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    Author(s): Zachary Kayler; Claudia Keitel; Kirstin Jansen; Arthur Gessler
    Date: 2017
    Source: Environmental and Experimental Botany
    Publication Series: Scientific Journal (JRNL)
    Station: Northern Research Station
    PDF: Download Publication  (955.0 KB)


    The time span needed for carbon fixed by plants to induce belowground responses of root and rhizosphere microbial metabolic processing is of high importance for quantifying the coupling between plant canopy physiology and soil biogeochemistry, but recent observations of a rapid link cannot be explained by new assimilate transport by phloem mass flow alone. We performed 13CO2 labeling experiments designed to test if belowground respiration response to photosynthesis is faster than the arrival of new assimilates and to shed light on potential mechanisms. We provide experimental evidence that at least two mechanisms are employed by plants to couple rhizosphere respiration to canopy assimilation. We observed a fast increase of belowground respiration with the onset of photosynthesis, which we assume is induced by pressure concentration waves travelling through the phloem. A second, much later occurring, peak in respiration is fueled by new assimilates labeled with 13C. Plants and the rhizosphere are thus more tightly coupled than previously thought. Ultimately, the addition of a faster assimilate delivery mechanism to our conceptual framework of ecosystem dynamics will lead to a better understanding of belowground carbon and nutrient cycling and subsequent ecosystem response to disturbance and environmental stress.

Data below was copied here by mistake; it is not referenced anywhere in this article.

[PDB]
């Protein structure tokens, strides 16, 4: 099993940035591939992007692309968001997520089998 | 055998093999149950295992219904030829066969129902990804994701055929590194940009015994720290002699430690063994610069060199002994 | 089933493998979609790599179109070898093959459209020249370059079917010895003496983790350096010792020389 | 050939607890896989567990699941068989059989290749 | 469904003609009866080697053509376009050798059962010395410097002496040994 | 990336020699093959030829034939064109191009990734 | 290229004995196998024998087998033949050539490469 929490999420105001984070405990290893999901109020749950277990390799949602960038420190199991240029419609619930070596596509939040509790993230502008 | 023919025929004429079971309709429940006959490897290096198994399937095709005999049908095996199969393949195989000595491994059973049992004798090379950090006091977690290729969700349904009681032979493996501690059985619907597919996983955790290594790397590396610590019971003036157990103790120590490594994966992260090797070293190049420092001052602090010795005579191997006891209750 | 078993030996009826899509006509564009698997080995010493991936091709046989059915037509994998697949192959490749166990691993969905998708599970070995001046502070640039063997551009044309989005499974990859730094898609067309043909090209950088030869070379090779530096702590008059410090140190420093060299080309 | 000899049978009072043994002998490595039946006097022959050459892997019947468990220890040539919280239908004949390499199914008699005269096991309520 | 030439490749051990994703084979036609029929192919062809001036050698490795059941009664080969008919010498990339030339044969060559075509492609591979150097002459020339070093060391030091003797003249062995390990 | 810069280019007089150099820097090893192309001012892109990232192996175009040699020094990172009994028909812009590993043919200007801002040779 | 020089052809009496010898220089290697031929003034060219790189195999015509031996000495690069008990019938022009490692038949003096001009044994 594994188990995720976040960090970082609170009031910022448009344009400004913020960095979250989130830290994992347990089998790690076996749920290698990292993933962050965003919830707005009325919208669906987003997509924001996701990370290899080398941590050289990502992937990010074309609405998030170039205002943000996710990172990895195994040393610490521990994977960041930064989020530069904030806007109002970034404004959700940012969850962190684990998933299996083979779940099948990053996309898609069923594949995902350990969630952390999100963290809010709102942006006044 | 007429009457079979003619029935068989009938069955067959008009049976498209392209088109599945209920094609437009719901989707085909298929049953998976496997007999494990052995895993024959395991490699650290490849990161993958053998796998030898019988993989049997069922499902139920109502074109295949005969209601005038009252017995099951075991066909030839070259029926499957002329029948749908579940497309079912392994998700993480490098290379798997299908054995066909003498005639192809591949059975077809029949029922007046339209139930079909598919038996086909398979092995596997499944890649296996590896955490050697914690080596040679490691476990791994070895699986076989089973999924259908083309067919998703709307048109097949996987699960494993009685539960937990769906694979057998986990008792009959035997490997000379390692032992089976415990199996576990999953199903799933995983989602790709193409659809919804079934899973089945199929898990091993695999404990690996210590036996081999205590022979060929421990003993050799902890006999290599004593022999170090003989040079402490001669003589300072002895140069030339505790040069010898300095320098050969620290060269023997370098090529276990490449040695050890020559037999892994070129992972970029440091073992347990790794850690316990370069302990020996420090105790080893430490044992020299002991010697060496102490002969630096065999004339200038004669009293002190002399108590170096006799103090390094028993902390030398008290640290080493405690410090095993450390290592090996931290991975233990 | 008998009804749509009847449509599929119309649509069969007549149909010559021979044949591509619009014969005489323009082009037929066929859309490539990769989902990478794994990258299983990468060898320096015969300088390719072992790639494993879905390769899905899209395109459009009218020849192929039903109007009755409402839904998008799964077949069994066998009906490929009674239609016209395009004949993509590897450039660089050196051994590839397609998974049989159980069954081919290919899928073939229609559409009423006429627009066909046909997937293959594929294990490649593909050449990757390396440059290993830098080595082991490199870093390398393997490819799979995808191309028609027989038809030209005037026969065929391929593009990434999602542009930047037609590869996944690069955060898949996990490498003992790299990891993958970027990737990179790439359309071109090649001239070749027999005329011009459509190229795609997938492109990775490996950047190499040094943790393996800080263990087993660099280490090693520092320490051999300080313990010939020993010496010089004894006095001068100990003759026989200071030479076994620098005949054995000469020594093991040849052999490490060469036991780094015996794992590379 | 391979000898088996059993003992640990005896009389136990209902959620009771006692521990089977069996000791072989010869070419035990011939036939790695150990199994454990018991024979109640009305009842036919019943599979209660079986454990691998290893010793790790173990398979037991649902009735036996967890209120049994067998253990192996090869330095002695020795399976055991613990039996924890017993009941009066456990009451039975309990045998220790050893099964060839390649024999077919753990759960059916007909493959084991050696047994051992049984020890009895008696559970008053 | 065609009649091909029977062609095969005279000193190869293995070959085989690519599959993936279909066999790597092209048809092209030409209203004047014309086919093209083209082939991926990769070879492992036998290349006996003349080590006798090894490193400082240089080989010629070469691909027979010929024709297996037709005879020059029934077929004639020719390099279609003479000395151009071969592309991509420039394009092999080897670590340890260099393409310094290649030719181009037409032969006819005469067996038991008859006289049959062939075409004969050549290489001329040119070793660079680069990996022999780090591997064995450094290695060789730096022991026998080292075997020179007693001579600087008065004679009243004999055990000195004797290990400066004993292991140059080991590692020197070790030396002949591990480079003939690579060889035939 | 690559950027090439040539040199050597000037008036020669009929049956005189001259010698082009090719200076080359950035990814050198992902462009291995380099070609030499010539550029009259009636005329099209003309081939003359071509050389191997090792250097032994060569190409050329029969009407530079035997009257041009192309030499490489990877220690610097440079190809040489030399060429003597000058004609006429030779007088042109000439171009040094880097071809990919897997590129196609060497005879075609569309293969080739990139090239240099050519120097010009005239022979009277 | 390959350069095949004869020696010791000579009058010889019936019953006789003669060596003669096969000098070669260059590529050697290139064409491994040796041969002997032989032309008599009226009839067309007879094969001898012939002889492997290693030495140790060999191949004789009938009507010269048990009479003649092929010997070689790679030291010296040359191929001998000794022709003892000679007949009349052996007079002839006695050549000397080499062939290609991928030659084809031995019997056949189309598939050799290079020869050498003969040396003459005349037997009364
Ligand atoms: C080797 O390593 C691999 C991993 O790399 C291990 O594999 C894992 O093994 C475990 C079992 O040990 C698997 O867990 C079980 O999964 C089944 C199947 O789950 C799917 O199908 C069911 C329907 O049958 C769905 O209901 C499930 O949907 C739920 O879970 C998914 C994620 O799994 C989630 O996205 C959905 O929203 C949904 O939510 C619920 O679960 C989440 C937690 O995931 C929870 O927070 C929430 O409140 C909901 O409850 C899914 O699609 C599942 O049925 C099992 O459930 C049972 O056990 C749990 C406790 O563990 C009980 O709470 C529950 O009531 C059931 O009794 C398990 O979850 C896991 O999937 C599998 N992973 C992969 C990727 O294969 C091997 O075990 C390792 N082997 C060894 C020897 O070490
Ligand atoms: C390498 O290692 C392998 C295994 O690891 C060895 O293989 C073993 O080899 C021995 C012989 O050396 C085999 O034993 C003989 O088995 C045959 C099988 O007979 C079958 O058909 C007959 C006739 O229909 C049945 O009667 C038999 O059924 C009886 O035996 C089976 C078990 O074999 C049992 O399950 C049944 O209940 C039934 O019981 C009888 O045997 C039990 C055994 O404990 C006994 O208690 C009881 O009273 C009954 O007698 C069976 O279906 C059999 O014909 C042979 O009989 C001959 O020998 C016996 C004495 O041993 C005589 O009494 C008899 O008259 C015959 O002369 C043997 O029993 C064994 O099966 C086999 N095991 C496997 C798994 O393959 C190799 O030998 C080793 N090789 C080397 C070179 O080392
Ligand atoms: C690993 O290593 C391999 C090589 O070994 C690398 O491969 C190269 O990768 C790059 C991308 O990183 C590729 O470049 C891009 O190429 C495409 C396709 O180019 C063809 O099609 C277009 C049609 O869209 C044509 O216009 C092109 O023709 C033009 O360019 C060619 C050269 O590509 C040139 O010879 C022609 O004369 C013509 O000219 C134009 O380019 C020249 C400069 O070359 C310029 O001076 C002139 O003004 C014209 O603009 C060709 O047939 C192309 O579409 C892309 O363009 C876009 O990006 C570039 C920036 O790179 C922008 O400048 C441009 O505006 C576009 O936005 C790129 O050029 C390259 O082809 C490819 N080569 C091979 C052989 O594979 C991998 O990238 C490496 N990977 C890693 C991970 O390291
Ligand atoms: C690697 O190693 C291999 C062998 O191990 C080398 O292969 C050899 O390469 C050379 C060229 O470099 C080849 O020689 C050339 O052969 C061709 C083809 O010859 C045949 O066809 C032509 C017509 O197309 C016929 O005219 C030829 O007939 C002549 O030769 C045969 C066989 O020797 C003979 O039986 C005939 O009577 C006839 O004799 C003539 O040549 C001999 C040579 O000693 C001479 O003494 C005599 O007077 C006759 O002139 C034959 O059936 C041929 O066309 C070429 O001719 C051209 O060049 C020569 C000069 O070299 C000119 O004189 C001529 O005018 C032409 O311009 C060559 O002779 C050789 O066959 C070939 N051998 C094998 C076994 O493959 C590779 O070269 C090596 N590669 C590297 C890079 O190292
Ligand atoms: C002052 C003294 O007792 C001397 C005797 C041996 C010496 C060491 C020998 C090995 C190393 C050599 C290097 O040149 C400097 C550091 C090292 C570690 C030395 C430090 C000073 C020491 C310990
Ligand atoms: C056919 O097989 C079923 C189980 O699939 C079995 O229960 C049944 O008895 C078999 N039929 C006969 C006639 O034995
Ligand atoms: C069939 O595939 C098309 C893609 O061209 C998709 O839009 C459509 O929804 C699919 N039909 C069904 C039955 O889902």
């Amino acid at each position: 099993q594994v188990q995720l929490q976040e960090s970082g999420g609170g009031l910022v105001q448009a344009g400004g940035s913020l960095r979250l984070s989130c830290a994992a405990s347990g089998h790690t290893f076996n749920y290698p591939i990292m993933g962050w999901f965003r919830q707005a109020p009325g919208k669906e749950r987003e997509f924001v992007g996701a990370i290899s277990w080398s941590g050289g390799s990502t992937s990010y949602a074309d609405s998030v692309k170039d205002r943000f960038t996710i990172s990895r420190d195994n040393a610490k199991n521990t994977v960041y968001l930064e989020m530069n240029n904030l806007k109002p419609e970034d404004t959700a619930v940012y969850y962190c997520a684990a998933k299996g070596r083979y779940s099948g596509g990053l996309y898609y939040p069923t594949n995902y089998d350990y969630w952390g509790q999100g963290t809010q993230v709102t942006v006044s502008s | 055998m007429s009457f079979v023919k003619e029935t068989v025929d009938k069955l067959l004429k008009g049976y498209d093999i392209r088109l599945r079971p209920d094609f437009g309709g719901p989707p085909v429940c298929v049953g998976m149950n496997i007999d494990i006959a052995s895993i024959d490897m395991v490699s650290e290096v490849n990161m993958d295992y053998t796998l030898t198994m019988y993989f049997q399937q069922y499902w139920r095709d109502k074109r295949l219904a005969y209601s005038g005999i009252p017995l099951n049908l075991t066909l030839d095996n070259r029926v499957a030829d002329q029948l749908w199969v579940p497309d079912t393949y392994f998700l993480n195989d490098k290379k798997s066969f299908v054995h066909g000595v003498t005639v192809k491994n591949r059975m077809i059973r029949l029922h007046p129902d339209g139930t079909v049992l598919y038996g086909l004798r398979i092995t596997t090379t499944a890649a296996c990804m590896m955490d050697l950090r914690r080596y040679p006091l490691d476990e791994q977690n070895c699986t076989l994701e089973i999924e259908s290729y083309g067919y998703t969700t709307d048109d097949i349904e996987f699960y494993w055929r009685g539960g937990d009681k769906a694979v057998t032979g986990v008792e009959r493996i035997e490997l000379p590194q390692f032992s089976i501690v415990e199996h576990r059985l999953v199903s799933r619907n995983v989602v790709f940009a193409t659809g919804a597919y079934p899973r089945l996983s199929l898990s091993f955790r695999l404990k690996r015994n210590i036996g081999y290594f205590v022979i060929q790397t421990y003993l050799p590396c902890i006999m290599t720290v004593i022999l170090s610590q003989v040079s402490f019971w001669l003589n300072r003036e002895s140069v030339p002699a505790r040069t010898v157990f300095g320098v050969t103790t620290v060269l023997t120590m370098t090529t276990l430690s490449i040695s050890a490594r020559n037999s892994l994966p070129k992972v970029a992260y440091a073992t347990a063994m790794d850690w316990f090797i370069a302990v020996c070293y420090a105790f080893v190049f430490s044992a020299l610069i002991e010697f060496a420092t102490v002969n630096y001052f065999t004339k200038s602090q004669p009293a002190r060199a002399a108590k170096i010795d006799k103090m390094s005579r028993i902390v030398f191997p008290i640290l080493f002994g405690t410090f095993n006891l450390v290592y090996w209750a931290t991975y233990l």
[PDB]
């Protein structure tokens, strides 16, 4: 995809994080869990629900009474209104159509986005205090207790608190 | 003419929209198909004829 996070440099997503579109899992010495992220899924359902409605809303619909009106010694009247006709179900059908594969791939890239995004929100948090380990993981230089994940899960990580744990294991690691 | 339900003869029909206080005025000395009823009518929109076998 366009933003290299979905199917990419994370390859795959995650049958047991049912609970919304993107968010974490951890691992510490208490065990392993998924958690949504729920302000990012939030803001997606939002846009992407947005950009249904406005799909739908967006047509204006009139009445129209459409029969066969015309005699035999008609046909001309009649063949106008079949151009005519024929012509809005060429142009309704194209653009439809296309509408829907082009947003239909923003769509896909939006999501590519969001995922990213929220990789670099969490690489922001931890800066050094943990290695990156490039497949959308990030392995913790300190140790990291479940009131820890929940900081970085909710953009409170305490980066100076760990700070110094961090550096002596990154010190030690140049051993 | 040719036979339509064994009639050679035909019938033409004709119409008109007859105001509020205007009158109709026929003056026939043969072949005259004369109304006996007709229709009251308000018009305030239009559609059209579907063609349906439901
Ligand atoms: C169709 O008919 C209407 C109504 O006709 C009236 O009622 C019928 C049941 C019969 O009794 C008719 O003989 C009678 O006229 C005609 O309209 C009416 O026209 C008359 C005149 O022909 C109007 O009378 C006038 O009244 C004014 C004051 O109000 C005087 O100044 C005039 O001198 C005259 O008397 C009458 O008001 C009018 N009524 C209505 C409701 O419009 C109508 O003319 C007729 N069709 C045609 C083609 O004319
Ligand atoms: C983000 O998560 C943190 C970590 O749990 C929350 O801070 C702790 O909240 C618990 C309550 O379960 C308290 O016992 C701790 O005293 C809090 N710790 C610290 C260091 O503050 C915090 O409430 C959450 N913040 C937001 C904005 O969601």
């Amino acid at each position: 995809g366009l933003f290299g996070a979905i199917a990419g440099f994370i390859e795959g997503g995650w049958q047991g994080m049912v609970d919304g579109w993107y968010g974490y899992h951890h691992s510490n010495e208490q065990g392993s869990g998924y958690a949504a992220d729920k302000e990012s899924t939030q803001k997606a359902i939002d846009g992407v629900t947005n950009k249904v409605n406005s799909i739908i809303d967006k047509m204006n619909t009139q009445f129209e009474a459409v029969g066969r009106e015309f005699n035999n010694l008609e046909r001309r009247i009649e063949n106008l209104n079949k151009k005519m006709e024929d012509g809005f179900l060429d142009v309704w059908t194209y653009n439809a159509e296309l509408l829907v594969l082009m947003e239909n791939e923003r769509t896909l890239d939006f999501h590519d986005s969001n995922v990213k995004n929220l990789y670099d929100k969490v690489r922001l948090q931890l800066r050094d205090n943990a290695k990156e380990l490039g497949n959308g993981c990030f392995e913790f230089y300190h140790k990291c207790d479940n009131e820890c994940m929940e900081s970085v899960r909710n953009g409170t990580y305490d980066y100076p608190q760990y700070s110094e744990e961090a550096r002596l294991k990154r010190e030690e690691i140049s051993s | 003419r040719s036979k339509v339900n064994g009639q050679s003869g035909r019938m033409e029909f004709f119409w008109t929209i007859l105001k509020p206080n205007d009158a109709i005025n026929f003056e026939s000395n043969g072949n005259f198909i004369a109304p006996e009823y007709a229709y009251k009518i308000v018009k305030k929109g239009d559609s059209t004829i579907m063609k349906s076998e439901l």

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    Kayler, Zachary; Keitel, Claudia; Jansen, Kirstin; Gessler, Arthur. 2017. Experimental evidence of two mechanisms coupling leaf-level C assimilation to rhizosphere CO2 release. Environmental and Experimental Botany. 135: 21-26.


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    Speed of link, Phloem transport, Soil respiration, Pressure concentration wave, Carbon isotope, Rhizosphere

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